"Old master had a big farm and he raised cotton and corn and ‘taters and peanuts and sorghum cane and some ribbon cane. The bigges’ crops was cotton and corn.

"My father told us when freedom come. He’d been a free man, ‘cause he was bodyguard to the old, old master and when he died he give my father he freedom. That was over in Richmond, Virginia. But young master steal him into slavery again. So he was glad when freedom come and he was free again. Old master made arrangement for us to stay with him till after the harvest and then we go to the old Rawls house what ‘long to Mr. Chiv Rawls. He and my father and mother run the place and it was a big farm.

"I git marry when I was ‘bout 22 years old and that’s her right there now. We’s been married more’n 60 years and she was 17 years old then. She was raised in Grant’s colony and her father was a blacksmith.

"We had it all ‘ranged and we stop the preacher one Sunday mornin’ when he was on the way to preachin’ and he come there to her pa’s house and marry us. We’s had 11 children and all has deceased but three.

"I was educated since freedom, ‘cause they wasn’t no schools in slavery days, but after I was freed I went to public schools. Most my learnin’ I got from a German man what was principal of a college and he teach me the biggest part of my education.

"When I was 14 a desperado killed my father and then I had my mother and her eight children to take care of. I worked two months and went to school one month and that way I made money to take care of ‘em.

As reported earlier

, Tucson Unified School District students Maya Arce, Korina Lopez and Nicolas Dominguez, as well as their attorneys, were down at the 9th Circuit Court of Appeals in San Francisco today making a case against A.R.S § 15-112, the law that pretty much made the Mexican American studies program illegal.



One of the minds in the students’ defense team, Anjana Malhotra, who is formerly a clinical teaching fellow at the Korematsu Center and is now an associate professor at SUNY Buffalo Law School, said, in summary, that they did well.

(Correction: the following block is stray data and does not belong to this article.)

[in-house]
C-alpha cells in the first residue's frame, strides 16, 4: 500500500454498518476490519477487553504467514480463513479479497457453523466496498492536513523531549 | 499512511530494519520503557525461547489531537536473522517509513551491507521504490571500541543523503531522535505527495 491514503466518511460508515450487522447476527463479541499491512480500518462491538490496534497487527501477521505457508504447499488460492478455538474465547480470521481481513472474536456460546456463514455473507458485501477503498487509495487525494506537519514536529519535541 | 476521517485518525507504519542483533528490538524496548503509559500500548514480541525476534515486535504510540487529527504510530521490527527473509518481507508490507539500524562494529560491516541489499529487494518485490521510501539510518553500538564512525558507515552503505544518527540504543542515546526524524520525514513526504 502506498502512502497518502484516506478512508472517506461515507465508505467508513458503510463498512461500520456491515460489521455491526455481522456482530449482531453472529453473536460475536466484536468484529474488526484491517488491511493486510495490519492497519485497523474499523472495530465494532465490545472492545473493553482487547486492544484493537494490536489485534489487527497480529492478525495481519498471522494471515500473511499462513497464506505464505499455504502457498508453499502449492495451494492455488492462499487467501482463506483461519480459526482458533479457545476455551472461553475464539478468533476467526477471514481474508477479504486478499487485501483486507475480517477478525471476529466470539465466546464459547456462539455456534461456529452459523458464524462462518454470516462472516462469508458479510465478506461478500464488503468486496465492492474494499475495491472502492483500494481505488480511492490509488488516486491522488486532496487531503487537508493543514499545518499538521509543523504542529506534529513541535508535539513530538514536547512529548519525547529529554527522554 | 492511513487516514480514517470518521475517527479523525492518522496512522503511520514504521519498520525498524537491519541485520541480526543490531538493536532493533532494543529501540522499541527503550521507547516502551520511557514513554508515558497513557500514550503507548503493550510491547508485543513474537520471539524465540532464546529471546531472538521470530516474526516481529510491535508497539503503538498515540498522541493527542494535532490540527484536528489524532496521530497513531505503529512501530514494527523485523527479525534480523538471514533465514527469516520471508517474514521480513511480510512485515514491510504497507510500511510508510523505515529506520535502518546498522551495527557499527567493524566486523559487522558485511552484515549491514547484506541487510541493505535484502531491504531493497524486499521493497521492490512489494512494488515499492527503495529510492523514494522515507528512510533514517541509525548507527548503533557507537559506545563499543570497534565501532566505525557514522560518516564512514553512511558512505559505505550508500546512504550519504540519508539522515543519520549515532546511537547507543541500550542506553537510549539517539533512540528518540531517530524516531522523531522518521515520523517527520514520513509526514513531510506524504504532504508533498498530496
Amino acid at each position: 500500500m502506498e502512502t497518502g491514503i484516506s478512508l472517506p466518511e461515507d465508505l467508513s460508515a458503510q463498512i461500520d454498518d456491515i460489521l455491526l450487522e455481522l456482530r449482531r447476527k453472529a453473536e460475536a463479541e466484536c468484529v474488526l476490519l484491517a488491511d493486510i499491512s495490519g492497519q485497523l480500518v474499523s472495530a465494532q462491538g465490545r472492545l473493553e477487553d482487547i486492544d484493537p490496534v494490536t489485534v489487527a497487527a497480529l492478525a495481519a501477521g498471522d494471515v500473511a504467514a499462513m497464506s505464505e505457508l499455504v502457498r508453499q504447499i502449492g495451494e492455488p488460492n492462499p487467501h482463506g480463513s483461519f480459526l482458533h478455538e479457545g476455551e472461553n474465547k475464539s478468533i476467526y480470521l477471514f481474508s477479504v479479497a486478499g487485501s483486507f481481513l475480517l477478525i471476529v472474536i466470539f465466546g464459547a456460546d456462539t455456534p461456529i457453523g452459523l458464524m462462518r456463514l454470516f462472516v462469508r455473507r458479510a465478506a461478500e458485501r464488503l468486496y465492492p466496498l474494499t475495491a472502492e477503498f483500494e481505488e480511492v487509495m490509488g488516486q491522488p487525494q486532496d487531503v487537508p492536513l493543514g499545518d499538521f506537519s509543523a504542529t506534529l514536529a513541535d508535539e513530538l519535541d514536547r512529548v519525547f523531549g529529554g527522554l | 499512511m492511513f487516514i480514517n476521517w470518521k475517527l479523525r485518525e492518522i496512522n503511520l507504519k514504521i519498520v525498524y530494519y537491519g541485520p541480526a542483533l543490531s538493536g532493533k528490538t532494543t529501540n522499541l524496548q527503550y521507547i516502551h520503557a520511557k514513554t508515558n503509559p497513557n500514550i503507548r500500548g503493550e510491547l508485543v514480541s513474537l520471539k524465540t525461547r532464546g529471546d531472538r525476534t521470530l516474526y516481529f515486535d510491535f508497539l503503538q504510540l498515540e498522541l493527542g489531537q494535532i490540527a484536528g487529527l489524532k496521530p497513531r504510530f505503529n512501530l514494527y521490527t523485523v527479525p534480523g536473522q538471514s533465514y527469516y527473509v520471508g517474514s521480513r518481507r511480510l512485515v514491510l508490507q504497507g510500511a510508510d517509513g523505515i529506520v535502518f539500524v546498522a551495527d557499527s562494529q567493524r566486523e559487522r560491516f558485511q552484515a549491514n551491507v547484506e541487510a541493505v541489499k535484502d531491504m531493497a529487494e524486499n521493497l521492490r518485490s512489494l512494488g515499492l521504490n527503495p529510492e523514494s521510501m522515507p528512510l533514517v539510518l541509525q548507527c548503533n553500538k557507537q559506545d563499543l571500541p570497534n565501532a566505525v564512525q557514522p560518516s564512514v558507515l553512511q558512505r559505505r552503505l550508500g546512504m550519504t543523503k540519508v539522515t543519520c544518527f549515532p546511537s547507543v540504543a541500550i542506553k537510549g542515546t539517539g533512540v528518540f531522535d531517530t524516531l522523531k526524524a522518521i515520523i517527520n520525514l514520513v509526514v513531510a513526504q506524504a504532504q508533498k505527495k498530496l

“They were concerned that the law was enforced regardless of the positive effects on students,” she said during a phone call a few hours after leaving the courtroom. The law got rid of MAS classes, “which accelerated students’ achievement, and officials who enforced the law knew that it had positive results. Also, there is a disproportionate impact on a minority Mexican American community, the law creates this disproportionate impact, how can that not be evidence of discriminatory intent?”

The court was baffled by the idea that, for instance, Chinese American history would be banned in Arizona but not European American history because of this law. 

“The Arizona attorney stated that the segregation effects of Mexican American studies was the core concern of the statute,” she said “The attorney said it was designed to prevent desegregation violations, of course that only means minority races.”

A huge question at the hearing was, if one portion of the law is invalidated, does that mean the entire thing is thrown out?

Malhotra said that if, for instance, the portion of the law banning classes for particular ethnic groups is found to be overbroad, then the entire law would be invalidated—the law doesn’t have a clause stipulating that if one portion is invalidated, the rest of the law still survives. So, the team doesn’t have to prove that ALL guidelines of the law are unconstitutional, but at least one of them is.

“Equal protection claims are hard because you have to show intentional discrimination, but it works well here because you have to show a law or government action was taken to single out a particular group, and that is exactly what this statute did,” Malhotra said.

So, good news? We won’t know for some time. In the mean time, TUSD still has to deal with the state saying its teachers are not implementing the culturally relevant curriculum in a Superintendent of Public Instruction Diane Douglas kind of way. If that’s not fixed, the district faces more budget cuts.